Some years ago, I heard a great preacher speaking on Romans 7: 4: ‘’So, my brothers, you also died to the law through the body of Christ, that you might belong to another, to him who was raised from the dead, in order that we might bear fruit to God.’’ He talked about different types of spiritual fruit, one being the fruit of spiritual children. He asked us, ‘Do you have any?’ Then, turning to a couple who were sitting on the same platform, he said, ‘Here are two of mine.’ He lovingly walked over to them and put his arm around them. Just a few years earlier he had led them to Christ and now they were in the ministry. The bonds between them were evident. It was a poignant moment.
Consider in our short passage:
- The joy of spiritual parenthood (2a): ‘’To Timothy, my beloved child.’’ You want the very best gifts for your children. Whatever you have given them at Christmas, you know that life’s best and most important things do not come wrapped up in prettily packaged parcels. What better to wish for your children than: ‘’Grace, mercy, and peace from God the Father and Christ Jesus our Lord.’’ (2b). Here are enduring things that will never end up in a rubbish dump. We will never outgrow our need for them. As parents, we also want to encourage our children to grow and develop and use their gifts – become the people God destined them to be. Spiritual parents have similar desires for their offspring (6, 7). Paul did not want to see any inherent timidity holding Timothy back.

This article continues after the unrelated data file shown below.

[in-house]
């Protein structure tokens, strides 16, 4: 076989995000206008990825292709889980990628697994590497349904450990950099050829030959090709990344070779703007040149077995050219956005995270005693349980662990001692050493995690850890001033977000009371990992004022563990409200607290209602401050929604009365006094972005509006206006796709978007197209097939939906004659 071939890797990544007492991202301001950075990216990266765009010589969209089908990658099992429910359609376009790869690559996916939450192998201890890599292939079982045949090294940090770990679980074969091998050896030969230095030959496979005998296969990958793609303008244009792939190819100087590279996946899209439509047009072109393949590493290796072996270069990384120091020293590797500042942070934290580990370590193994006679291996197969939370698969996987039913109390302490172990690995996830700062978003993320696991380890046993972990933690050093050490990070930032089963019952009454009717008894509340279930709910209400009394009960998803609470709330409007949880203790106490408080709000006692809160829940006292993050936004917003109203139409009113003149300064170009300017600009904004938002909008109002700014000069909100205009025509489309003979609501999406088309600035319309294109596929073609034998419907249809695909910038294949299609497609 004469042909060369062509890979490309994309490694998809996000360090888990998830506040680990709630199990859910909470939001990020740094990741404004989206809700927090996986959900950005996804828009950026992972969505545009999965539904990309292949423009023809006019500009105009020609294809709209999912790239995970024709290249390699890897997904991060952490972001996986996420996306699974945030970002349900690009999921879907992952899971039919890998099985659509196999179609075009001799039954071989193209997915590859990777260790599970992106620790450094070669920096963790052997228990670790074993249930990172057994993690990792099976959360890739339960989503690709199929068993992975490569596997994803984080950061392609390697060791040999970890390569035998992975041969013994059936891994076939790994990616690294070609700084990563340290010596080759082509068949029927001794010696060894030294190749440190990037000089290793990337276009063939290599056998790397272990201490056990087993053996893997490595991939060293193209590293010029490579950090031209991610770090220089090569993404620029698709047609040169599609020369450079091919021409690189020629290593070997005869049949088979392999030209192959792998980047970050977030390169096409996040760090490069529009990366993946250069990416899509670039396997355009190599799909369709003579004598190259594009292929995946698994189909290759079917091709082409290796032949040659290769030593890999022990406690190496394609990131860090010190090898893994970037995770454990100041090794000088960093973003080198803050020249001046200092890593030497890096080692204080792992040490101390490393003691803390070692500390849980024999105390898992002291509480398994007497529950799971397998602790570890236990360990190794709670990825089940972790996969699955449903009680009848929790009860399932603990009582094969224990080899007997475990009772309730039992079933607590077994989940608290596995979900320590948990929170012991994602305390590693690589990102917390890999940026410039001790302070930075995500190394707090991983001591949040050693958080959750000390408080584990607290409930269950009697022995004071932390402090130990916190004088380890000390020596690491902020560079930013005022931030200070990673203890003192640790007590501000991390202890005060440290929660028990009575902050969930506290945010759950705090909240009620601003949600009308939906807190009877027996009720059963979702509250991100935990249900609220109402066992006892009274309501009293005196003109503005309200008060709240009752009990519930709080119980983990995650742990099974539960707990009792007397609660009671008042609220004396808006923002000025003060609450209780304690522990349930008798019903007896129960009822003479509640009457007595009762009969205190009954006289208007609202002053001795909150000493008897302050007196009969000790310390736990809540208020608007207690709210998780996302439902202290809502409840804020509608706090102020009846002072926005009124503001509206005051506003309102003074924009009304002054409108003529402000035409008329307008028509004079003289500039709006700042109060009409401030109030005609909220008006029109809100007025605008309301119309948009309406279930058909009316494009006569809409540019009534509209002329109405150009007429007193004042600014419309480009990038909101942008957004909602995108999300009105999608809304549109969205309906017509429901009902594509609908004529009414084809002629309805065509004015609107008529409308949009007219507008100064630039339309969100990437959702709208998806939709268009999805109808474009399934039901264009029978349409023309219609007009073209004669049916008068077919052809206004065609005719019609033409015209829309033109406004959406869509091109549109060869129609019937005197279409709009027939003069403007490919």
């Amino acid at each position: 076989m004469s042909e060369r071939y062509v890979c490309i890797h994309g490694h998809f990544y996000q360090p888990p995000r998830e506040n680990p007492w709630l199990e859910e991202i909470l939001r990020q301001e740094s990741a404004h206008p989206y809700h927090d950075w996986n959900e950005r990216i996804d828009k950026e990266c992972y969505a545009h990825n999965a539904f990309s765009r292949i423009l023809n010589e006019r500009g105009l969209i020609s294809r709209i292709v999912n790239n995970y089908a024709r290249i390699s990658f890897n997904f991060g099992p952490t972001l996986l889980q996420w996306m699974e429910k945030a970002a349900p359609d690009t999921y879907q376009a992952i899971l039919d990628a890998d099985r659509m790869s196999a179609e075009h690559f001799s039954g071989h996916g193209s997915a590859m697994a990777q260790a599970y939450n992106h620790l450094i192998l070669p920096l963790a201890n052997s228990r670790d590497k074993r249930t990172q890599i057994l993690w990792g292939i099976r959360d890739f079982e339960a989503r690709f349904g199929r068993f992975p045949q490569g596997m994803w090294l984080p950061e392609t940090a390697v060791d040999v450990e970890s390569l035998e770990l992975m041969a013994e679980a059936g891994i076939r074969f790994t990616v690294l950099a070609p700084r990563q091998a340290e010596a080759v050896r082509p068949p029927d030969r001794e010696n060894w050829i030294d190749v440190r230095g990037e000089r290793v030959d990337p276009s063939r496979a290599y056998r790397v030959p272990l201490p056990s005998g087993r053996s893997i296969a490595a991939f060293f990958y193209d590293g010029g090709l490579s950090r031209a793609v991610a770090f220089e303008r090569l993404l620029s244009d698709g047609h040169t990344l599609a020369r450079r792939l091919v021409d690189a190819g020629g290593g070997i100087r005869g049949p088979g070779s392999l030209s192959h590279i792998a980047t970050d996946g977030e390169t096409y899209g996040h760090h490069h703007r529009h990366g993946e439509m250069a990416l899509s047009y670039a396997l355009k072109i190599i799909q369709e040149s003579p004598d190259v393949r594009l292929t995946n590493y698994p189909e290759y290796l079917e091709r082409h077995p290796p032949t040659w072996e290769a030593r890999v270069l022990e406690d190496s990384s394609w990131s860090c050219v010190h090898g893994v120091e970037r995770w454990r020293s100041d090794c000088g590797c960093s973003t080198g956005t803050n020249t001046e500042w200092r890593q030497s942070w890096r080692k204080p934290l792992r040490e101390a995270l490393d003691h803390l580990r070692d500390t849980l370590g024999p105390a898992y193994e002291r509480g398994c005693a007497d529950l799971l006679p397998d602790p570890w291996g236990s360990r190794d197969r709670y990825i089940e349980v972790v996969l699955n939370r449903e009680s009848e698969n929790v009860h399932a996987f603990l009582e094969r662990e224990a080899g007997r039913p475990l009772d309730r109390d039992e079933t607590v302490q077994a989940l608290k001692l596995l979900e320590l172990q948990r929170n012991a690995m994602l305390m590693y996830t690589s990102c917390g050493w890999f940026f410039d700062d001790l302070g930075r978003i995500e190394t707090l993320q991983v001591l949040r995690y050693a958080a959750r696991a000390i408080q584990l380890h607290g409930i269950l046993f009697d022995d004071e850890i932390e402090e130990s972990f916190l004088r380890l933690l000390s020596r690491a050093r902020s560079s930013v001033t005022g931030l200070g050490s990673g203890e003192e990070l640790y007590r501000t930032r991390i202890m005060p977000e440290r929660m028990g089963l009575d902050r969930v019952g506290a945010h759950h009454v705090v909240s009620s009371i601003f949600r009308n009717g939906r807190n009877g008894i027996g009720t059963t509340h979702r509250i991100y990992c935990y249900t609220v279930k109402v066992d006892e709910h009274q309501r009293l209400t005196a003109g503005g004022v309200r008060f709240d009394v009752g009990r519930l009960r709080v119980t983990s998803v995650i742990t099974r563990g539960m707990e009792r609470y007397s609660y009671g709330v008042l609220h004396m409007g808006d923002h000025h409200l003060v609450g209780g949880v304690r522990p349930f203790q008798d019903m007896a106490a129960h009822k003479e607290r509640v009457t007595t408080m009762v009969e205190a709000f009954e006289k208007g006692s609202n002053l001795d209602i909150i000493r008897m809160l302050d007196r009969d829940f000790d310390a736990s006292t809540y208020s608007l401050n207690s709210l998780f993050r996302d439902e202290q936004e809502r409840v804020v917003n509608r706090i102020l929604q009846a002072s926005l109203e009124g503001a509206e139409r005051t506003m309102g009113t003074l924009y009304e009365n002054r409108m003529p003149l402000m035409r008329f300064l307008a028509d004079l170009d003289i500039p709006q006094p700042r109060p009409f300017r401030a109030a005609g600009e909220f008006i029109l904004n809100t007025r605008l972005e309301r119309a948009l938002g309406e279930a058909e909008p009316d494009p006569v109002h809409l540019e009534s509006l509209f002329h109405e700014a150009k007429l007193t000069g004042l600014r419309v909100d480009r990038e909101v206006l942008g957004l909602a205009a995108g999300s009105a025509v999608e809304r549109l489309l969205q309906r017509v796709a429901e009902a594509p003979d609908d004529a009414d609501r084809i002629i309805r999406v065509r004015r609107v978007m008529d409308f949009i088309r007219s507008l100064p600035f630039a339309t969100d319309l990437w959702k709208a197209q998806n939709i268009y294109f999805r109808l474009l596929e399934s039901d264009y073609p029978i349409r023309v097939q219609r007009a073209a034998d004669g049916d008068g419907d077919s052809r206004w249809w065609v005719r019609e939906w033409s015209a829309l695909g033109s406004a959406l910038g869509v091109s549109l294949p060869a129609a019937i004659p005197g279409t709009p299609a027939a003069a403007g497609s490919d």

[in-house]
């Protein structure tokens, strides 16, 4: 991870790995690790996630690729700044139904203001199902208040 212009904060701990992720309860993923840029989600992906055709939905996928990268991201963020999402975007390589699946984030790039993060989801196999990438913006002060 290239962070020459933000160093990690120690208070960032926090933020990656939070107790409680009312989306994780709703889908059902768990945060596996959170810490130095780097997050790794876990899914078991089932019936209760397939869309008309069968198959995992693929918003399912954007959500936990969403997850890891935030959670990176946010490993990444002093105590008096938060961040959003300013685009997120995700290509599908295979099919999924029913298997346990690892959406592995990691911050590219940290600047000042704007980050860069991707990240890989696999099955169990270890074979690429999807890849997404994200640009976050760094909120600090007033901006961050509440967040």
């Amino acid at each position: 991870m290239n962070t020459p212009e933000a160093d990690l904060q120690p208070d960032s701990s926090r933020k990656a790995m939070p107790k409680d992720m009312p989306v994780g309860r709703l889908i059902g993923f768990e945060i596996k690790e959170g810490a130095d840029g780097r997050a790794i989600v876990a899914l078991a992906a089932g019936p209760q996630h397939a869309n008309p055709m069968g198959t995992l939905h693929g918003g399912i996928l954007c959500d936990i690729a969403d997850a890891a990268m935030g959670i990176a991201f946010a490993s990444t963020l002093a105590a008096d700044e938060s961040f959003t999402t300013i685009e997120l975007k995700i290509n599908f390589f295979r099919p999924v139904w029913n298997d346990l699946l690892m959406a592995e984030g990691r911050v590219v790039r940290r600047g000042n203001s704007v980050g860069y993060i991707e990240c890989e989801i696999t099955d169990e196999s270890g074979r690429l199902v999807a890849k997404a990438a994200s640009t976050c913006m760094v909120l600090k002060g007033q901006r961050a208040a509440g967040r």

- The bonds of spiritual parenthood (4): Timothy’s ‘’tears’’ may well have come at a time when he and his ‘dad’ in Christ were parted. Understandably, there were strong emotions felt by this pair. There was a significant attachment.
- The influence of natural family (5): It may have been through Paul that Timothy became a Christian, but Paul recognised the vital role played by a devout family upbringing. It is true that ‘’God has no grandchildren.’’ You can’t get into heaven on your parents’ ticket. But I do know from personal experience the great blessing it is to be raised in a Christian family. I thank God for my parents, David and Jessie Thompson, who prayed for me, and brought me up to go to church every Sunday. They taught me about Jesus. How grateful I am for Reg Thompson, my dad’s dad, who, as a widower, was often around in my early years. The influence of his quietly godly life is something I will never forget. It is a blessing to have a Christian family.